Siletz Tribe makes it clear, it disagrees with Gov. Kitzhaber banning the use of Native American terms for sports teams or logos
Statement by the Siletz Tribe on the veto of SB 215 by Gov. Kitzhaber
We are very disappointed by Gov. John Kitzhaber’s decision on Aug. 16 to veto Senate Bill 215, which would have allowed a school district to enter into a written agreement with the geographically closest federally recognized Indian Tribe in Oregon to use the name, symbol or image of a mascot associated with said Indian Tribe.
In a Siletz Tribal Council resolution passed in March 2012, the Tribe recommended that the State of Oregon Board of Education “approve a resolution and administrative rule that recognizes the authority of Tribes in Oregon to approve the use of Native American mascots and logos in their community schools.”
The resolution went on to say that, “Other schools in the State of Oregon who wish to establish or maintain a Native American logo and mascot be required to promote cultural studies that combat stereotypes, teach students the value of cultural symbols and portray the true history of the people of their local Tribal community, so that they promote pride in and respect for a Native American logo and mascot.”
Still today, schools can ignore these recommendations because neither the state Board of Education (in its decision to ban Native American mascots in May 2012) nor the governor has found it necessary to include them. This penalizes several schools in Oregon, including Siletz Valley School, located in the Tribe’s historic homelands and whose teams have been called the Warriors from the beginning. Its Indian chief mascot is in jeopardy even though the local – Siletz – Tribe fully approves of its use and helps teach the true history of the Tribe and its language in the school.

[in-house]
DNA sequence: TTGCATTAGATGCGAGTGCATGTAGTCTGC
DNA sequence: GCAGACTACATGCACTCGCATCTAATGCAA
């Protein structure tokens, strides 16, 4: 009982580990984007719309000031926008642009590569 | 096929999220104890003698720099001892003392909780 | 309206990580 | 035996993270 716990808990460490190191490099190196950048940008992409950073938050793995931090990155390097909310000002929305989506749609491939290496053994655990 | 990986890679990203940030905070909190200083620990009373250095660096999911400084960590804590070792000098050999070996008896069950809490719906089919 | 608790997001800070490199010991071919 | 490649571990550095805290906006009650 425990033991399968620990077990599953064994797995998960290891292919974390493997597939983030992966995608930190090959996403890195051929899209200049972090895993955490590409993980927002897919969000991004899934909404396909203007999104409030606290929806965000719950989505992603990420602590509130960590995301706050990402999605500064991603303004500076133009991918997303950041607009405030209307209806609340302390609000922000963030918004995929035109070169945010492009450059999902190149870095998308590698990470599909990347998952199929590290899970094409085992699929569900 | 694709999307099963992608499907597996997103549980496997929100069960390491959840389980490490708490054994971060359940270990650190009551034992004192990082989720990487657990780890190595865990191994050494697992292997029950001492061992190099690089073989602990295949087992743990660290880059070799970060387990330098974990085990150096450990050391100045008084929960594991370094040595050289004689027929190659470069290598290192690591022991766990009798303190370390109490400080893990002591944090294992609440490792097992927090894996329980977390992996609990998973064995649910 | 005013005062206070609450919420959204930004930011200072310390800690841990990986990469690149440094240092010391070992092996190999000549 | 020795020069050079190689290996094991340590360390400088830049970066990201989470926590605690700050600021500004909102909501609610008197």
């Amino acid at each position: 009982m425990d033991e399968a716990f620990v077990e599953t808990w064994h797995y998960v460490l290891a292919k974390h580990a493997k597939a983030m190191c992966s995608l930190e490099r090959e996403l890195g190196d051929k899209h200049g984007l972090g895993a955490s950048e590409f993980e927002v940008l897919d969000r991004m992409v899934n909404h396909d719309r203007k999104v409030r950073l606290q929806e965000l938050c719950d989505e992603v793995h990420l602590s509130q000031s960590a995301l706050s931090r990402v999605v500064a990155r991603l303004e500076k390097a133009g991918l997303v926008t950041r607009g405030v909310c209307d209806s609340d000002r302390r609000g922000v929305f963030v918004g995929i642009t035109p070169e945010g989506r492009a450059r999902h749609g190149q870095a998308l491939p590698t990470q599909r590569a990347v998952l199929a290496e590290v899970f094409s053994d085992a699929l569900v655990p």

The Siletz Tribe still believes that this ban does nothing to address the real issues of racism nor does it address the issue of low self-esteem of Native students attending public schools.
The Siletz Tribe does see a glimmer of hope, however, in that the ban does not take effect until 2017 and there is time to work out a consensus agreement with the state Board of Education or the Legislature on this topic. We will do our part to work toward this consensus and hope the state board and Legislature will do the same.